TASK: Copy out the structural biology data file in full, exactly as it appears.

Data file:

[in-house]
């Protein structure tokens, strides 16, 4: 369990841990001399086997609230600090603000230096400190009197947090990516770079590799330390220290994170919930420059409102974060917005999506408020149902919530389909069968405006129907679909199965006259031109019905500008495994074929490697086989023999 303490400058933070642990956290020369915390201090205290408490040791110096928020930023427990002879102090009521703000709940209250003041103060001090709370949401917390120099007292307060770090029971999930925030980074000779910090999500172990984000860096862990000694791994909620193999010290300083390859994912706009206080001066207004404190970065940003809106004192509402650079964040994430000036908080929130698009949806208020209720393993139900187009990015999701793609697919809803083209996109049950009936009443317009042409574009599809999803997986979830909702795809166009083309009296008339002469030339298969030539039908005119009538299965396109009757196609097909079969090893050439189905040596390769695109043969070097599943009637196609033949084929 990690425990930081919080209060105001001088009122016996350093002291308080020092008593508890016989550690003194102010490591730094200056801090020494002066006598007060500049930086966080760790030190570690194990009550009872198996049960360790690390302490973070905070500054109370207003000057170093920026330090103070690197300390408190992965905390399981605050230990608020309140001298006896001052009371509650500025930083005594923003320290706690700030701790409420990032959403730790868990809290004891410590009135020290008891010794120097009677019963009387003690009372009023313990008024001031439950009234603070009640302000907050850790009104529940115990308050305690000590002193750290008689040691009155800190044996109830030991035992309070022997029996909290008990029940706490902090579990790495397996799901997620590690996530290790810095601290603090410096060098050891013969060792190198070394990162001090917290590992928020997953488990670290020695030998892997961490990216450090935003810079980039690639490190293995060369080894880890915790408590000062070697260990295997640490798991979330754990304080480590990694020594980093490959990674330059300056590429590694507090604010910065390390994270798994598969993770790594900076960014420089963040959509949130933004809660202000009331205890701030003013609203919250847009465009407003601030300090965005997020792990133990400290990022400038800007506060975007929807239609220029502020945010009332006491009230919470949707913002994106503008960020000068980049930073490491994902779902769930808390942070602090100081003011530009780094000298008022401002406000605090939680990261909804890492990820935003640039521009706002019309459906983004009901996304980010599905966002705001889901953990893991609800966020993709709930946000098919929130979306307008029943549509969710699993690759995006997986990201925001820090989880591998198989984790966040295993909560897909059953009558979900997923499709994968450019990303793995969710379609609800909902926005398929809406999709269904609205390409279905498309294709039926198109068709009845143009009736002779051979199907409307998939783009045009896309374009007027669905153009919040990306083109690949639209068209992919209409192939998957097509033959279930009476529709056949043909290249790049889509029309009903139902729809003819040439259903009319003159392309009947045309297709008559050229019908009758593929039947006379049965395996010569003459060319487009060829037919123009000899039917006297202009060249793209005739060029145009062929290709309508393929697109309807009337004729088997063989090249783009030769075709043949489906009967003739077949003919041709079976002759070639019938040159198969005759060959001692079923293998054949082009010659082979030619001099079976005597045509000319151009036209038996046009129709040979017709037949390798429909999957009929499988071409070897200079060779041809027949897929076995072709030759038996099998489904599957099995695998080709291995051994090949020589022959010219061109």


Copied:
[in-house]
């Protein structure tokens, strides 16, 4: 369990841990001399086997609230600090603000230096400190009197947090990516770079590799330390220290994170919930420059409102974060917005999506408020149902919530389909069968405006129907679909199965006259031109019905500008495994074929490697086989023999 303490400058933070642990956290020369915390201090205290408490040791110096928020930023427990002879102090009521703000709940209250003041103060001090709370949401917390120099007292307060770090029971999930925030980074000779910090999500172990984000860096862990000694791994909620193999010290300083390859994912706009206080001066207004404190970065940003809106004192509402650079964040994430000036908080929130698009949806208020209720393993139900187009990015999701793609697919809803083209996109049950009936009443317009042409574009599809999803997986979830909702795809166009083309009296008339002469030339298969030539039908005119009538299965396109009757196609097909079969090893050439189905040596390769695109043969070097599943009637196609033949084929 990690425990930081919080209060105001001088009122016996350093002291308080020092008593508890016989550690003194102010490591730094200056801090020494002066006598007060500049930086966080760790030190570690194990009550009872198996049960360790690390302490973070905070500054109370207003000057170093920026330090103070690197300390408190992965905390399981605050230990608020309140001298006896001052009371509650500025930083005594923003320290706690700030701790409420990032959403730790868990809290004891410590009135020290008891010794120097009677019963009387003690009372009023313990008024001031439950009234603070009640302000907050850790009104529940115990308050305690000590002193750290008689040691009155800190044996109830030991035992309070022997029996909290008990029940706490902090579990790495397996799901997620590690996530290790810095601290603090410096060098050891013969060792190198070394990162001090917290590992928020997953488990670290020695030998892997961490990216450090935003810079980039690639490190293995060369080894880890915790408590000062070697260990295997640490798991979330754990304080480590990694020594980093490959990674330059300056590429590694507090604010910065390390994270798994598969993770790594900076960014420089963040959509949130933004809660202000009331205890701030003013609203919250847009465009407003601030300090965005997020792990133990400290990022400038800007506060975007929807239609220029502020945010009332006491009230919470949707913002994106503008960020000068980049930073490491994902779902769930808390942070602090100081003011530009780094000298008022401002406000605090939680990261909804890492990820935003640039521009706002019309459906983004009901996304980010599905966002705001889901953990893991609800966020993709709930946000098919929130979306307008029943549509969710699993690759995006997986990201925001820090989880591998198989984790966040295993909560897909059953009558979900997923499709994968450019990303793995969710379609609800909902926005398929809406999709269904609205390409279905498309294709039926198109068709009845143009009736002779051979199907409307998939783009045009896309374009007027669905153009919040990306083109690949639209068209992919209409192939998957097509033959279930009476529709056949043909290249790049889509029309009903139902729809003819040439259903009319003159392309009947045309297709008559050229019908009758593929039947006379049965395996010569003459060319487009060829037919123009000899039917006297202009060249793209005739060029145009062929290709309508393929697109309807009337004729088997063989090249783009030769075709043949489906009967003739077949003919041709079976002759070639019938040159198969005759060959001692079923293998054949082009010659082979030619001099079976005597045509000319151009036209038996046009129709040979017709037949390798429909999957009929499988071409070897200079060779041809027949897929076995072709030759038996099998489904599957099995695998080709291995051994090949020589022959010219061109």